There are more than 350,000 applications in the Apple App Store and you’re starting to get that tingling sensation that you may be the last person to join the party. Even if half of the applications should have never made it out to the store (do we really need another glowstick app?) it is definitely a playing field that needs to be explored and understood. In this blog post I will explain the differences between the App Store Apps and the iPhone / iPad optimized websites that are also called WebApps.
The iTunes Store App
The App is a piece of software that is written on the iOS platform, has to be built on a Mac, go through the iTunes approval process and will then finally end up being sold or distributed for free in the iTunes Store. There are several advantages and disadvantages associated with the App.
Can be designed for a wide range of uses - games, business productivity applications, media applications, time management, and others. Some of the more complex and graphic intensive functionality cannot be delivered over Web Apps.
Can function without Internet connectivity - once installed the application resides on the device and does not require a signal to work. Excellent when you’re in the subway and need to slash some fruits.
Background operation – application can run in the background and send push notifications to the user. For example – a task on the calendar can notify the user of a pending due date and so on.
Can be sold through the iTunes store and have a subscription based service. And then you get to pay Apple on a recurring basis! Glee!
Can directly interact with mobile device peripherals such as the camera, GPS, and touchscreen.
Can perform complex operations on data without the need for server side code. In other words, you don’t have to buy rack space for your monster servers because Mike can now resize his profile picture on the device itself.
Development time and cost is much higher than optimizing a website and creating a WebApp.
To make application available to the whole market you will also need to develop Apps for the Android and Blackberry platforms. Code cannot be reused across the platforms.
The application is harder to test for simple users – a deployment package needs to be installed on the device, devices have to be authorized for testing.
App needs to go through Apple App review process.
You need to share 30% of your total sales revenue with Apple.
Every single bug fix will need to go through the Apple approval process which takes anywhere from 2 to 4 days on average.
The WebApp – Website Optimized for Mobile Devices
A website optimized for mobile devices is usually an “m” subdomain of a regular website which renders the web pages in a very specific way that is dedicated to mobile devices. You can see some of the more popular WebApps on Apples website. The functionality is somewhat limited to web technologies but with the spread of HTML5 this is becoming less and less of a problem.
Lower development time and cost. Since the mobile web app is essentially a different front end for you website the development cost is much lower than that of the App. We are currently creating a mobile optimized website for GoSarpinos.com and we’re able to reuse most of the code-behind and do just minor design work for the mobile pages.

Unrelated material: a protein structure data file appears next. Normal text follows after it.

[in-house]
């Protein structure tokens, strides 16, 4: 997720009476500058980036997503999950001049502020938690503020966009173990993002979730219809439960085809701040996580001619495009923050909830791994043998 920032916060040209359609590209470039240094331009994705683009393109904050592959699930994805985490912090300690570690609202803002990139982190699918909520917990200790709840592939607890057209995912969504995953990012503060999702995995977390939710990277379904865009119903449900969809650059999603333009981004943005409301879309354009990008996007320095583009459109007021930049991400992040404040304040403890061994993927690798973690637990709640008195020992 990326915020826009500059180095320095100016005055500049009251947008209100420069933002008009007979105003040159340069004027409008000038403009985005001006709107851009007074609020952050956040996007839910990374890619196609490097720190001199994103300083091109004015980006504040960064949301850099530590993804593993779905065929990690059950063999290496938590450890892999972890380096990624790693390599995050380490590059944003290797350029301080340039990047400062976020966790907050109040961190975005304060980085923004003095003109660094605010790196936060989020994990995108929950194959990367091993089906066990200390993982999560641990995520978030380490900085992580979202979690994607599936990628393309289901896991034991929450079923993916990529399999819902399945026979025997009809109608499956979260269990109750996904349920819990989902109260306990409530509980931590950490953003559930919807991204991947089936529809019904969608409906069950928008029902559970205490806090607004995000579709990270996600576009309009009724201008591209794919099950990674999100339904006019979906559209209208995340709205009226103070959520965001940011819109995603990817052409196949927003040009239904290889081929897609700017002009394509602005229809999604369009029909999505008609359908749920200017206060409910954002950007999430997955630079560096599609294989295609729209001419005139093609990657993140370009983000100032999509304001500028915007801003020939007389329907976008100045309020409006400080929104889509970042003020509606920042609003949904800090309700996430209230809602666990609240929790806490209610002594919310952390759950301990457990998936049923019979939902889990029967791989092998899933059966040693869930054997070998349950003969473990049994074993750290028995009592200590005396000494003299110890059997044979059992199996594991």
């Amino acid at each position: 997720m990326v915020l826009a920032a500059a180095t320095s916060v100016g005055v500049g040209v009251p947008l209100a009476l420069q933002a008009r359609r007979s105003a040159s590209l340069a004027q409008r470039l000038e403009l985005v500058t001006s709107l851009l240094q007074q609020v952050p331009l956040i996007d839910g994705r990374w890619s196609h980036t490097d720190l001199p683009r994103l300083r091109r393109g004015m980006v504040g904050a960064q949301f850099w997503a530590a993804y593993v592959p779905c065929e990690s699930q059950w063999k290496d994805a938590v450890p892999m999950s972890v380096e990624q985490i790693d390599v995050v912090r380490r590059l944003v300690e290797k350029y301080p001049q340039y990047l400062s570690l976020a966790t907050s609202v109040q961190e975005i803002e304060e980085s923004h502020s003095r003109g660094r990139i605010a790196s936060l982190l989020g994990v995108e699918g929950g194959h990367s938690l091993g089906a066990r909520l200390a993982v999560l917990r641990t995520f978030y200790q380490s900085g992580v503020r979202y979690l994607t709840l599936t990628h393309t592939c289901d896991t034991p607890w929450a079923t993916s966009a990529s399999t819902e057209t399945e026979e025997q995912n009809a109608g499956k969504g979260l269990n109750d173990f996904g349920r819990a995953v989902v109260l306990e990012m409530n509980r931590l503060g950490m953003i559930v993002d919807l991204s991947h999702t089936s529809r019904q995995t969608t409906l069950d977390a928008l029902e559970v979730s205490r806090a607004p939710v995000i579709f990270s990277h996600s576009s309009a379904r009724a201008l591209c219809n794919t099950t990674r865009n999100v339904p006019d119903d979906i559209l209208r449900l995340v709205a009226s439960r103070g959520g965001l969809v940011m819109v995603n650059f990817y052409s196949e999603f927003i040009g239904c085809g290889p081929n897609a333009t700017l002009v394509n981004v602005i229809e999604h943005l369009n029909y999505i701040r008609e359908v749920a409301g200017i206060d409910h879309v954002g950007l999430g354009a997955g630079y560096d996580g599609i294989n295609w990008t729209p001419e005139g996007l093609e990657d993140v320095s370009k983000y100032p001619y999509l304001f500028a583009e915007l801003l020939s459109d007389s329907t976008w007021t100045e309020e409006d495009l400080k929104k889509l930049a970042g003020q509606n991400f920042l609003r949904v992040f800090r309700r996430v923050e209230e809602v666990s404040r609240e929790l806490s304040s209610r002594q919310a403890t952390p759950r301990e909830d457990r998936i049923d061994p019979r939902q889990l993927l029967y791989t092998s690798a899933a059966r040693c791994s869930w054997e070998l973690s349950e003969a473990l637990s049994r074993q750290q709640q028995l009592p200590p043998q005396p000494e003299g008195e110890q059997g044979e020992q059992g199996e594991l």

Cross platform scalability is easier: while you still have to account for slightly different layouts and capabilities of mobile devices such as Android and BlackBerry OS based phones, it is easier to do since all output is just HTML and the back end is controlled by your website (and not several development teams that work on different platforms).
Testing is simple – it’s just a website you can surf from your computer.
Does not have to go through Apple’s approval process and is not limited by their TOS.
You can integrate analytics into the web application since it’s a good old webpage. Learn the amazing conversion power of shiny buttons!
Application capabilities limited to web technologies – you can forget 3D games or processor hungry applications that heavily use touch and gestures.
Cannot function without Internet connectivity – something that may be very important if you want your conference attendees to be able to get to their materials in dark and wet basements.
WebApp can’t run in the background and cannot send push notifications.
Can’t sell the WebApp through the iTunes store – less exposure, can’t get user reviews, and monetize unless you make the user register and pay through your website.
Peripheral integration is not 100%, but getting there. http://www.phonegap.com/ supports most of the features on multiple platforms.
What I’ve written in this blog post only skims the surface of both approaches but it should be a good starting point. We believe that there are more benefits to developing your mobile solution via the WebApp approach mainly due to the following reasons:
Ease of maintenance
Ease of deployment, revisions, and testing
Detachment from a specific back end technology platform (CSS3, JS, and HTML5 are going to stick around for a long time)
Ability to reuse existing code from your website
Avoiding the Big Brother approval process from Apple
Internet access coverage is spreading like fire so offline functionality is not as essential
That being said – it’s not a solution for every business or task at hand. There are many applications that simply cannot be developed as WebApps and should not be. ServiceBridge, for example, needs offline functionality so that a technician could operate the device in areas where there is no wireless signal. The application allows to queue up the requested changes and then communicates with the server once signal is established.
Contact us and let us know if we can help you find the right approach for you. We develop both WebApps and iTunes Store Applications and can set you on the right path.